Bible Studies
Written by Jim Jordal   
Wednesday, 04 July 2012


By Jim Jordal

Historians still debate the exact cause of George Washington’s death in 1799. What is known is that as treatment for his severe throat infection he agreed that his doctors should bleed him, resulting in the loss of a large amount of his blood volume. The exact cause of death is still unknown, but we do know that losing that much blood certainly did him no good, since he died soon afterward.

His doctors were prominent, well-trained physicians who adhered to the 2,000 year-old practice of removing blood from a patient to relieve inflammation or "bad" blood as they called it. I’m sure they were mystified by his death since they had done everything possible. That they could be mistaken probably never entered their minds.

There is an analogy between the role of blood in the body and money in the economy. Blood transfers nutrients, oxygen, and other essentials of life to the cells. In the economy, money plays a similar role in carrying goods and services to all parts of the "body." When the amount of blood in the body is severely reduced, as in George Washington’s case, the patient weakens or dies. When the supply of money is reduced the economy also weakens by falling into recession or depression. Many monetary theorists blame the Great Depression on a shortage of money due to Federal Reserve tightening of the money supply in the erroneous belief that if thrift was good for individuals it must on that account alone be good for the entire economy. George Washington’s doctors relied on traditional treatments and the patient died. Washington D.C. doctors (economists and politicians) do the same today with similar results.

The "patient" today is the stumbling economy and its suffering people. Whatever else is wrong with the patient, his major problem is a shortage of blood, or money. It’s common knowledge that the Federal Reserve System’s governors have an excessive fear of inflation. This phobia often leads to tight money policies when the exact opposite is needed. Today, they correctly have instituted a very loose monetary policy (low interest rates coupled with encouragement toward borrowing), but that is not working because people and businesses are too uncertain of the future to want to risk borrowing money. It’s well known that corporations and banks are right now sitting on several trillions of dollars that they won’t put into circulation due to fear of the future.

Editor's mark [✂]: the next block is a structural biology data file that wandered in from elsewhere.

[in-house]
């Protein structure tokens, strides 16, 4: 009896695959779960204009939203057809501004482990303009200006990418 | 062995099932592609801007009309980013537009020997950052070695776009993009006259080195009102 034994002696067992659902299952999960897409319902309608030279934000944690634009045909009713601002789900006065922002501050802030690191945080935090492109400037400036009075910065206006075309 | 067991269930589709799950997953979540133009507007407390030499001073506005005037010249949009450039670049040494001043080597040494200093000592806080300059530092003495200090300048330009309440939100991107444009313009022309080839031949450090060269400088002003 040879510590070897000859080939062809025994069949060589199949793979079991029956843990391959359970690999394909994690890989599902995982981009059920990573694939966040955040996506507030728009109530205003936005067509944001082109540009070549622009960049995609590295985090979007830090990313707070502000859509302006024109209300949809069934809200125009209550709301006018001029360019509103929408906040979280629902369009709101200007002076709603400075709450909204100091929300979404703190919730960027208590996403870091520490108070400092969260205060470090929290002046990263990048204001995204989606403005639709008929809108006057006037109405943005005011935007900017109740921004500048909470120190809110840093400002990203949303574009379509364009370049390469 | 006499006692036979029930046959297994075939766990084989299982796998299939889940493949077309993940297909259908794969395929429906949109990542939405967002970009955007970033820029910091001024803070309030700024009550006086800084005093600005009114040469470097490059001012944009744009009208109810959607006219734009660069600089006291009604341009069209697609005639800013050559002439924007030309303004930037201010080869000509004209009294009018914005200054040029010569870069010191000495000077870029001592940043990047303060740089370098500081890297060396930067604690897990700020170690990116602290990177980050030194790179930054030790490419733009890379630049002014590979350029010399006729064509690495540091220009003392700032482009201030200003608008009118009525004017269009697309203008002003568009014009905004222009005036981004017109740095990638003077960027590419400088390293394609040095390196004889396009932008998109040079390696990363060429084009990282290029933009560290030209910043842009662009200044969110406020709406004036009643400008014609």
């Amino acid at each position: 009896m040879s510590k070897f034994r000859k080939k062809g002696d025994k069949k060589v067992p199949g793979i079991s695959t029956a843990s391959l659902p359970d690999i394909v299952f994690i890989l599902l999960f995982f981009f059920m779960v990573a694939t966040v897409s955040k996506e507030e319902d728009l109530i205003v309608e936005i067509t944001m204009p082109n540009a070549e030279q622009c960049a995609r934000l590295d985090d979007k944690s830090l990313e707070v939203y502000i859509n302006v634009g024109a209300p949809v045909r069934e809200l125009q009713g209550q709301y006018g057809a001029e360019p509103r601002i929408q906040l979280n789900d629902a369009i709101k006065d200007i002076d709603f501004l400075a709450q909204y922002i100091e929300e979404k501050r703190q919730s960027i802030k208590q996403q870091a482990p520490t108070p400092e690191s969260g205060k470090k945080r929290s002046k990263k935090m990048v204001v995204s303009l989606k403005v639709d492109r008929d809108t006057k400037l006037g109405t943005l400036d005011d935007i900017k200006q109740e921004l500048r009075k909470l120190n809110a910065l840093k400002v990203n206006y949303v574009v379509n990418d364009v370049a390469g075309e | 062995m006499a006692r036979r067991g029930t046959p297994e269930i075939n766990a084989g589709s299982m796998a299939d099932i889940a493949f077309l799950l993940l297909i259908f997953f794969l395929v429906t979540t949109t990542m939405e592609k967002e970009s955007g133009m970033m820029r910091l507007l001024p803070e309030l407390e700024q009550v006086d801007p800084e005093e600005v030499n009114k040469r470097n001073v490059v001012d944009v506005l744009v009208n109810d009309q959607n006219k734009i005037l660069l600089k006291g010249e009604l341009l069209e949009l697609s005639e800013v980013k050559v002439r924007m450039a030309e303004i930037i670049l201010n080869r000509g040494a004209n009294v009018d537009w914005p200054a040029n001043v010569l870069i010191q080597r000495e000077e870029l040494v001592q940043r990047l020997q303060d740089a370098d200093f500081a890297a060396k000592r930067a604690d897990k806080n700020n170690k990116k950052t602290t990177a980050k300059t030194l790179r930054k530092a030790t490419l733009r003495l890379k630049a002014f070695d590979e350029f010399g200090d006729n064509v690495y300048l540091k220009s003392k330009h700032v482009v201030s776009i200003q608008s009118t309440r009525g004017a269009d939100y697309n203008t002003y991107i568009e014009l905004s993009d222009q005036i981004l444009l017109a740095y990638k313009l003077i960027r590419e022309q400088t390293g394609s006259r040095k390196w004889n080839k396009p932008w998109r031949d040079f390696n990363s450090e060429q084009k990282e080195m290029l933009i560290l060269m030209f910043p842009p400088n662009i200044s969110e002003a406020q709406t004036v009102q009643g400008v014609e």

The patient does not need more large bank bailouts, or tax cuts for the rich, or austerity measures for the poor—all of which are now being touted by various political parties. What the patient needs is more purchasing power so that he can participate in a healthy economy. That infusion of money can come from fiscal policy, or renewed government spending for infrastructure. It can come from tax cuts, although that’s difficult politically because of deficit issues. The best place for it to come from would be greatly increased job opportunities. But that’s difficult when the government still rewards companies for slashing jobs or sending them overseas.

In the absence of any of these methods for increasing purchasing power, the patient will remain comatose at best. Low interest rates are not working. Stimulus programs seem inadequate. Banks and business will not put surplus funds into circulation. Tax cuts threaten future fiscal responsibility and anger the rich who feel that they are the source of the "golden eggs" of progress. Government seems politically hamstrung as it agonizes over small details while allowing the patient to remain in a stupor.

Meanwhile the spread between rich and poor widens in the U.S. with no seeming hope of any quick reversal. But we have yet to pay any heed at all to what God says. Federal reserve Chairman Ben Bernanke was for a while nicknamed "Helicopter Ben" because of his seemingly facetious statement a few years ago that any recession could be ended immediately by filling helicopters with currency and dropping it over cities.

That’s not a ridiculous idea, except to the economic "doctors" who still believe in bleeding the patient through austerity and scarcity. That he will not recover under this treatment seems lost on them.

If we did things God’s way we’d begin to institute some principles from biblical Jubilee (Lev. 25) that encourage release from debt, no usury, no financial oppression, and adequate purchasing power for all. But we haven’t suffered sufficiently to adopt God’s way, so we’ll remain in our national travail and human suffering.